The Hidden Collection at Scotney Castle

Speaker: Ray Shayler

Ray Shayler works as a volunteer and room Steward at Scotney Castle and gave a fascinating talk on the hidden collection found in the attics with illustrations of many of the items.

Scotney Castle Today

Scotney Castle Today

Scotney Castle was home to the Hussey family from the late 18th Century. Following the death of the late Mrs Elizabeth (Betty) Hussey in 2006 the National Trust made preparations to open the house to the public for the first time. The house was opened on 6 June 2007 and following the opening a team of 4 or 5 volunteers led by Ray and including History Society Members Lynne Dewar and Alison Rose began the task of exploring the contents of the 5 attic rooms which had originally been the Servants rooms.

At times they were working in the attics in temperatures of 3 degrees. Aware of humidity, they tried to wear industrial spectacles, but these just steamed up and so had to be discarded

Some documents were found inside a strange little cupboard in the wall that could only be opened using a special door which had a wooden flap and 600 items were found in an adjacent metal cabinet.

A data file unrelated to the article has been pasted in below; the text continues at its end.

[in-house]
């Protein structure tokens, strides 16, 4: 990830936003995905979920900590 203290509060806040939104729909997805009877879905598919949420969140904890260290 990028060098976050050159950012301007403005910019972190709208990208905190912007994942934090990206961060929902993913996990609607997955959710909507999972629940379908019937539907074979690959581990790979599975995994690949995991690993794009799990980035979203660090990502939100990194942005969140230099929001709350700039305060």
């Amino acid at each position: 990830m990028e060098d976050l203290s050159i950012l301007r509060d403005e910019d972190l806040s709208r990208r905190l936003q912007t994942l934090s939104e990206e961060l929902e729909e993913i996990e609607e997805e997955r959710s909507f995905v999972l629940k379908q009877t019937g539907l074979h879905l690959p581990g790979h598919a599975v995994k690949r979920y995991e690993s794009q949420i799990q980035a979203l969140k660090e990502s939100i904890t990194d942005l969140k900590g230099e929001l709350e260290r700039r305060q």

Edward Hussey’s Uniform of the Commander of the Royal Victorian Order was found in a metal Cupboard.  A letter from Buckingham Palace dated 1923 was also found marking Edward Hussey’s retirement as Bailiff in the Royal Parks, having served under Queen Victoria, King Edward VII and King George V

Also among the many unusual and interesting items that were found were:-

A collection of buttons used to secure servants uniforms

Henrietta Windsor Hussey’s photograph album dated 1864 which holds many photographs of the Hussey family including Henrietta’s Grandma Windsor. (Henrietta was the Great granddaughter of Robert Clive of India and married Edward Hussey III in 1883. They had six children which resulted in Scotney becoming a family home)

A photograph of the whole Hussey family outside the main entrance in 1885 showing 4 sons and 2 daughters